And these words, those most crying things

The title is a line from a poem by Vahni Capildeo. She is Trinidadian by birth but lives in the UK, and her poetry is full of the alienation of the dislocated, both physical and mental. The following post may well be interrupted by further italicised quotations from her work.

It is easier to touch a shape of air than to speak to you

Well, yes, Vahni. You were having some serious trouble speaking to me for a while there. The blurb on the back of your book said that you are a poet’s poet.”In  a world rendered familiar by interpretation (including the literary) it takes a genius  to recover (poetry’s) real intransigence…it is like being brought up hard against an immovable rock amidst all the torrents of counterfeited poetry…”

I admit it. I was worried. I thought that was pose-speak for “incomprehensible”. Poetry so far off the scale as to be utterly resistant to reading.

Conversation lounges around shared ambitions: but I am not on the same page

Damn right. I know the feeling. Maybe we do have something to talk about here, Vahni. Nevertheless, the regular everyday use of the word “poetic”, the vague and indefinite, has very little to do with poetry, does it? Poetry is the expression of the indefinite in very clear and precise ways, by both its content and its omissions. It is possible to go overboard and get so lost as to be opaque. The genius of Sylvia Plath is that her poetry lived right on the cusp between the mundane and the fantastic. If she had strayed the merest inch further it would have been like reading porridge, but she found the knife’s edge between the conscious and subconscious, between dream and reality with disturbing accuracy.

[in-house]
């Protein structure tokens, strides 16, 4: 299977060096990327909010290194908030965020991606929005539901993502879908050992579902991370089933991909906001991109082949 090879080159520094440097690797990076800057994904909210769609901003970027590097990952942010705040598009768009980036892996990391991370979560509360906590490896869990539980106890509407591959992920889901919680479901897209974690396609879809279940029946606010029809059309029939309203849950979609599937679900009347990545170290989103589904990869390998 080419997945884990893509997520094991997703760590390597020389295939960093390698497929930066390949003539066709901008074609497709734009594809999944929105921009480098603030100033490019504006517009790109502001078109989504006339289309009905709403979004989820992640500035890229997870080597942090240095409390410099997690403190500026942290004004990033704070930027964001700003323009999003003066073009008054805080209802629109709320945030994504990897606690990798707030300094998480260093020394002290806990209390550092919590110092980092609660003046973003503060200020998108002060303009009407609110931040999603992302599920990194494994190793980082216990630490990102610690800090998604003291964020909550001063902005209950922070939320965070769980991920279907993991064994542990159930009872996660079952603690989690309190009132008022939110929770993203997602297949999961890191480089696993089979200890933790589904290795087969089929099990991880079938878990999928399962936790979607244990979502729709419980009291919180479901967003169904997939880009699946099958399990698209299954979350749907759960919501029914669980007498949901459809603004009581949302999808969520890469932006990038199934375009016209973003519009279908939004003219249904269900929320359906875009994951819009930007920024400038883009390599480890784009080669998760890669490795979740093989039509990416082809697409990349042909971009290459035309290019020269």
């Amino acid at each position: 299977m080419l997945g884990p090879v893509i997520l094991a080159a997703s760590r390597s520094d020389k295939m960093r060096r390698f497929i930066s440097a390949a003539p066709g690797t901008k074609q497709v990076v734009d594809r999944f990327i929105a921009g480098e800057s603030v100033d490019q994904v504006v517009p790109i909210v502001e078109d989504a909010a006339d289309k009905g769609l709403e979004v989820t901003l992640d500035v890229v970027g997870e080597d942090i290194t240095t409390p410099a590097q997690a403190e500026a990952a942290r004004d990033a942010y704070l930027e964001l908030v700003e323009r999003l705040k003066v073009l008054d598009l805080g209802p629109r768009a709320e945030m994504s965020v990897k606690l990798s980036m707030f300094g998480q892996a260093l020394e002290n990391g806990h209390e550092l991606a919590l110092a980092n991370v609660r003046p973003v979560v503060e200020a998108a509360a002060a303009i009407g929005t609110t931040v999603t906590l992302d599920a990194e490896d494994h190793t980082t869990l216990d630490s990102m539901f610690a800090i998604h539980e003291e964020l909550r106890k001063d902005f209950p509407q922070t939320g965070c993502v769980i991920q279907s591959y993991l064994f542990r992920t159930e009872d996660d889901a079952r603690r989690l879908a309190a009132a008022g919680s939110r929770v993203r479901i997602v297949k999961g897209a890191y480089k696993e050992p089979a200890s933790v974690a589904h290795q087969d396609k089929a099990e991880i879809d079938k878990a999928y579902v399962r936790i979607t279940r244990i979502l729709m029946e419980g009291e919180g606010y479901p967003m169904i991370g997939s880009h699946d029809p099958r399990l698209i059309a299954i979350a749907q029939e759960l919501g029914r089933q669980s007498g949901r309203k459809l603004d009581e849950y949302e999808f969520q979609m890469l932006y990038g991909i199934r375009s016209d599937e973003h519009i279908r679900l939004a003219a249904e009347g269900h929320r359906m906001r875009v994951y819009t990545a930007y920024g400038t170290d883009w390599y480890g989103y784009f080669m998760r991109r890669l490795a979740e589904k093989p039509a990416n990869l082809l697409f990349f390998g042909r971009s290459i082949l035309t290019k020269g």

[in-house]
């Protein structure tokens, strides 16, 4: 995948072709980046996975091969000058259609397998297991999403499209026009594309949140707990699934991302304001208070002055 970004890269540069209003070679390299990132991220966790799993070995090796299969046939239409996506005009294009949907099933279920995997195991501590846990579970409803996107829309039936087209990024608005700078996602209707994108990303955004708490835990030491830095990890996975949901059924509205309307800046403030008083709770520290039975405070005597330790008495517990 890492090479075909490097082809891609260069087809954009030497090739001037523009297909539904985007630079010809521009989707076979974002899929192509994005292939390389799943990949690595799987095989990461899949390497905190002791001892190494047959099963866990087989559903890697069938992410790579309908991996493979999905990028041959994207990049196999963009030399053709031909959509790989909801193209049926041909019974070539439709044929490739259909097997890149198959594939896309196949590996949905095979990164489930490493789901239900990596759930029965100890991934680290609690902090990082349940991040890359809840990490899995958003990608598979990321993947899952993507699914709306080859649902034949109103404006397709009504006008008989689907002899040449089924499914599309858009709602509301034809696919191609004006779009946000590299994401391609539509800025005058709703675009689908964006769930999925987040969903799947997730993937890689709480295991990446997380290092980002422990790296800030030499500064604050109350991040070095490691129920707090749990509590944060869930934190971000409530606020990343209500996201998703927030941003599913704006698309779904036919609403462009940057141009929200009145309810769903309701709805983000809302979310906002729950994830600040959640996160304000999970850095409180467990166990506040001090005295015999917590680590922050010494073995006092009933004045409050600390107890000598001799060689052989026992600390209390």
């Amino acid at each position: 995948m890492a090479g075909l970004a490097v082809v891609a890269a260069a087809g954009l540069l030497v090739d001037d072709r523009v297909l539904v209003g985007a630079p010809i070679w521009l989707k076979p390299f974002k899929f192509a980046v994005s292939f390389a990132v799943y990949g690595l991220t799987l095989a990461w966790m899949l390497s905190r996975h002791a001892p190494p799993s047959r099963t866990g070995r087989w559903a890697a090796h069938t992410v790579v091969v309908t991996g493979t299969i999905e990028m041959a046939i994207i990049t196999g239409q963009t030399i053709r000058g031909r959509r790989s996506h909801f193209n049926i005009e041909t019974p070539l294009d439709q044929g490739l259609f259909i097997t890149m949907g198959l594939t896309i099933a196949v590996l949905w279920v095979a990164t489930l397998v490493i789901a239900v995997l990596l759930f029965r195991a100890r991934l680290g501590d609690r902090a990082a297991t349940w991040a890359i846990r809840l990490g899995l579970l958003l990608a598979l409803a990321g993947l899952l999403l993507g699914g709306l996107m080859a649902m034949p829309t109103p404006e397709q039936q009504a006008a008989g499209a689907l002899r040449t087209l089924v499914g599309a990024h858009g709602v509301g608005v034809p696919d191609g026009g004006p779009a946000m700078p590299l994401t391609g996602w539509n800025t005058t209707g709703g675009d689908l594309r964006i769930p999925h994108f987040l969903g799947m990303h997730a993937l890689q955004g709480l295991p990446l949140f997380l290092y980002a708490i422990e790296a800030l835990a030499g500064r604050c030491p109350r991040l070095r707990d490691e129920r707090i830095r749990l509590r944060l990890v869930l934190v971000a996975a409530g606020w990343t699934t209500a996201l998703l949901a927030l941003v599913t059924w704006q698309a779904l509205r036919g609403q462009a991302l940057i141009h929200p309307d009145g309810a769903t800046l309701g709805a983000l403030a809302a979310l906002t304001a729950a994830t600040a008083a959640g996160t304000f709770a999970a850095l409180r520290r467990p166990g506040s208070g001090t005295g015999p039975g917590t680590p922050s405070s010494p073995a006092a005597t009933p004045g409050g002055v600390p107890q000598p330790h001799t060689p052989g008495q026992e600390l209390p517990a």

The existence as a marvellous witness who puts the seal on the confession that it is someone frailer who has full humanity 

Yes. Are you saying that poets are inhuman?

Then the poets read. A fascination was exercised through them. People came up to them,wanting something not human: sympathy untroubled by the need for explanation; the most secret imaginings anticipated; an answer to the terrible, purely internal manifestations of love, which had them walking about whole but gutted.

Are you whole, or gutted, or both, Vahni? Or are you only the poet? A witness?

I know that sometimes it is possible to read (or write) too much poetry. To become so enamoured with that nether world of the waking dream that you can forget the practicalities of life and become disconnected. Even if it feels like home. Even if it is your only home.

Last winter I was walking home late at night through the park and all I could see were the brittle silhouettes of the bare leafless trees and the distant rows of houses along the park edge with light spilling out from warm kitchens and the only sound was the crunch of gravelled path under my feet. The same sound as scooping up cornflakes with a bowl from a large barrel full of them. I had to stop walking. It wasn’t real. I had crossed that line. Existence itself has sputtered out and all that was left was a scape of sight and sound. I wasn’t there and longed for a policeman to ask what that place was. To tell me where I was. None were available.

Sitting at lunch on the other side of the world that day, he refused to hear of the unkindness of poetry. – Sitting at the foot of a mountain, trying to describe by smartphone how precipitous it is, to a friend who has never left the valley, nor felt gradient’s drag inside tolling muscle-and-bone. – Being stranded on a desert island for six hours, but that during that time there is no recourse, you are truly stranded and can only look out at the sea, or do something such as can be done on the island. – Tell me about the fisherman who visits an aquarium on his day off?


One thought on “And these words, those most crying things

  1. Pingback: I think I broke Facebook | edgeofthebellcurve

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